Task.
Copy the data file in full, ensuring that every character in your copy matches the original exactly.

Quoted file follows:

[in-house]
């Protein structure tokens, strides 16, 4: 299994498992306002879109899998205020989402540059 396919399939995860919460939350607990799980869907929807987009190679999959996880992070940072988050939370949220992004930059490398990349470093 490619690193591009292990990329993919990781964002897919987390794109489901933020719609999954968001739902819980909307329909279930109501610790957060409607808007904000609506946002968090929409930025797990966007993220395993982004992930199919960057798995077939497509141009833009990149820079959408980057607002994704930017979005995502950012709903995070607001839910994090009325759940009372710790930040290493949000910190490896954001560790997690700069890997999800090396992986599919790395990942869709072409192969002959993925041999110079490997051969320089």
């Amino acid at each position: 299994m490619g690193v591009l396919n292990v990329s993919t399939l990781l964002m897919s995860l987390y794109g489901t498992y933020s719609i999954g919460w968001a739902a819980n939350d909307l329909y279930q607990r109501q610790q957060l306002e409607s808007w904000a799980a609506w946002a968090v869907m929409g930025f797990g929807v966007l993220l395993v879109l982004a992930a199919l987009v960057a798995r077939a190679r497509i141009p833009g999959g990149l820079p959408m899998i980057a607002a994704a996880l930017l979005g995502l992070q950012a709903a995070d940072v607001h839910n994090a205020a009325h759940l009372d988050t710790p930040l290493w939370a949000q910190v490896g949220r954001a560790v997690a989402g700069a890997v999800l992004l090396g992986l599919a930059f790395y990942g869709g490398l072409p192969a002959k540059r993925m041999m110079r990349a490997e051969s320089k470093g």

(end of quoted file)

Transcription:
[in-house]
């Protein structure tokens, strides 16, 4: 299994498992306002879109899998205020989402540059 396919399939995860919460939350607990799980869907929807987009190679999959996880992070940072988050939370949220992004930059490398990349470093 490619690193591009292990990329993919990781964002897919987390794109489901933020719609999954968001739902819980909307329909279930109501610790957060409607808007904000609506946002968090929409930025797990966007993220395993982004992930199919960057798995077939497509141009833009990149820079959408980057607002994704930017979005995502950012709903995070607001839910994090009325759940009372710790930040290493949000910190490896954001560790997690700069890997999800090396992986599919790395990942869709072409192969002959993925041999110079490997051969320089």
């Amino acid at each position: 299994m490619g690193v591009l396919n292990v990329s993919t399939l990781l964002m897919s995860l987390y794109g489901t498992y933020s719609i999954g919460w968001a739902a819980n939350d909307l329909y279930q607990r109501q610790q957060l306002e409607s808007w904000a799980a609506w946002a968090v869907m929409g930025f797990g929807v966007l993220l395993v879109l982004a992930a199919l987009v960057a798995r077939a190679r497509i141009p833009g999959g990149l820079p959408m899998i980057a607002a994704a996880l930017l979005g995502l992070q950012a709903a995070d940072v607001h839910n994090a205020a009325h759940l009372d988050t710790p930040l290493w939370a949000q910190v490896g949220r954001a560790v997690a989402g700069a890997v999800l992004l090396g992986l599919a930059f790395y990942g869709g490398l072409p192969a002959k540059r993925m041999m110079r990349a490997e051969s320089k470093g």